Evaluate your needs and discover what areas might accommodate your needs best, then research those areas and check out the neighborhoods of interest. Make sure the property is close to shops, grocery stores, restaurants, pharmacies and other retail services. If you are unfamiliar with your options, use your favorite mapping app to consider distance and commute time to addresses you frequently visit. If you do not rely on a car for transportation, then map out and see if public transportation is available or if walking or biking may be an option. To view the schedule for the Adelphi shuttle from major public transit locations visit the Public Safety and Transportation website. If you are going to have your private vehicle at your residence then you’ll need to understand where you can and cannot park to avoid tickets, getting towed and to respect your community.
Searching for home or apartment options can be difficult so be sure to give yourself ample time. Resources for searching include online listing services, local newspapers, word of mouth, etc. Some landlords might only post a property with a physical “For Rent” sign so, if you are very interested in a particular area, it may be good to patrol that area for signs. When you see a property of interest for rent, prepare to contact the landlord or manager immediately. Include the necessary details in your email or voicemail such as your name, unit description, contact information. Speak clearly if leaving a voicemail. You will never be the only person inquiring about a given property and availability can change every day so do not be discouraged when hearing a property is no longer available.
Adelphi University has partnered with Off Campus Partners LLC to give you the Off-Campus Housing Service*. It is an independent online listing resource in which property owners or managers, with units in close proximity to the university, can advertise listings. Students can search, save and compare favorites, view search history, find roommates, get tips for living off campus and much more.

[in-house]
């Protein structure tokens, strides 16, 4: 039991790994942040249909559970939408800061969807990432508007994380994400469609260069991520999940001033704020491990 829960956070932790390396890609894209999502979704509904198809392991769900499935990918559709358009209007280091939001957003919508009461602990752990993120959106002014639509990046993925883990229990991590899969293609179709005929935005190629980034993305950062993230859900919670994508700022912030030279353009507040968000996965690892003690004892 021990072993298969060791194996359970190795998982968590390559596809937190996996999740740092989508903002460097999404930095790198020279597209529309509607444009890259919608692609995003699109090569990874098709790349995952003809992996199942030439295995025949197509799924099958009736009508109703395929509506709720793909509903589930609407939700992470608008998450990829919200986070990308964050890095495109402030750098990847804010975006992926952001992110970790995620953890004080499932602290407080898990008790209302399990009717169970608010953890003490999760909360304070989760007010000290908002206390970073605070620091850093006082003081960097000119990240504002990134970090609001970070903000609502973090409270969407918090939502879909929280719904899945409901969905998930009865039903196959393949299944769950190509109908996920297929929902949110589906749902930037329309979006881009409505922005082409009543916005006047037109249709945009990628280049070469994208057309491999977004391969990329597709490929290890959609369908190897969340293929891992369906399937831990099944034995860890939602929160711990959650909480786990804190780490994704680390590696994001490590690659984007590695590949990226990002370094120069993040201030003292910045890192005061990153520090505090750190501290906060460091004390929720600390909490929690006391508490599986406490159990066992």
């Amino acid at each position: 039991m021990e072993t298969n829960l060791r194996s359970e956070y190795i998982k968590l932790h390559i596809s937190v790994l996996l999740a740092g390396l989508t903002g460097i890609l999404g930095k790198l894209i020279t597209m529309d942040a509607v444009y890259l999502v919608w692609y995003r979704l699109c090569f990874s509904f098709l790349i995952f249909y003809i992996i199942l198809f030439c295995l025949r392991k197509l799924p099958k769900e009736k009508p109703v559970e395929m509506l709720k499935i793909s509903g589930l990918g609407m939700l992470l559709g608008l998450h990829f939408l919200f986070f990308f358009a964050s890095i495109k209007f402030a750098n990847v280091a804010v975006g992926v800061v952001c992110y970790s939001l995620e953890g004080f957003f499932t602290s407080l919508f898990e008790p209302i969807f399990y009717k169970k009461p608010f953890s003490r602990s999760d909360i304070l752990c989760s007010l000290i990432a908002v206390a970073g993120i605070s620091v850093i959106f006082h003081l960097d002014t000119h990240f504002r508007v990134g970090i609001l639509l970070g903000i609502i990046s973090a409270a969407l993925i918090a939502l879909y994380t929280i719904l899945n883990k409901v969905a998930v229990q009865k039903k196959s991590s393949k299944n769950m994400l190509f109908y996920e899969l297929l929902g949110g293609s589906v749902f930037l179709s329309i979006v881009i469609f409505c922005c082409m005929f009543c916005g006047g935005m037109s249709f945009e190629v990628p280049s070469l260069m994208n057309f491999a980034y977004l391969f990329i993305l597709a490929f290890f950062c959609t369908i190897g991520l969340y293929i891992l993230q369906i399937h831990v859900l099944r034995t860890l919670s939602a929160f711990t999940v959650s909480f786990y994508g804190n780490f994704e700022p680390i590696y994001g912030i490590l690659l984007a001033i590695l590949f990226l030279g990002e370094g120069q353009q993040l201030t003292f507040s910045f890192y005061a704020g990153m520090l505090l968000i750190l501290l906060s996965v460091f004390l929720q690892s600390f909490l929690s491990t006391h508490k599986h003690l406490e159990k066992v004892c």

*The listing of rental units on this site is a service to local rental property owners and Adelphi University students, faculty, and staff. Rental property owners are responsible for reporting information fairly and accurately, and Adelphi University and Off Campus partners cannot guarantee the completeness or accuracy of such information. Inclusion of any property or rental unit on this website does not constitute, and shall not be construed or reported as (1) an endorsement or approval by Adelphi University or Off Campus Partners of the landlord, its properties, or its business practices, or (2) a warranty or representation by Adelphi University or Off Campus Partners as to the quality, safety or other features of such property and/or its owners or management agent(s). Adelphi University and Off Campus Partners expressly disclaim any and all responsibility for any problems that may arise with regard to such property or rental units or with regard to disputes between landlords and tenants concerning such property or rental units. All prospective tenants are encouraged to exercise their own good judgment when evaluating a prospective rental unit or landlord.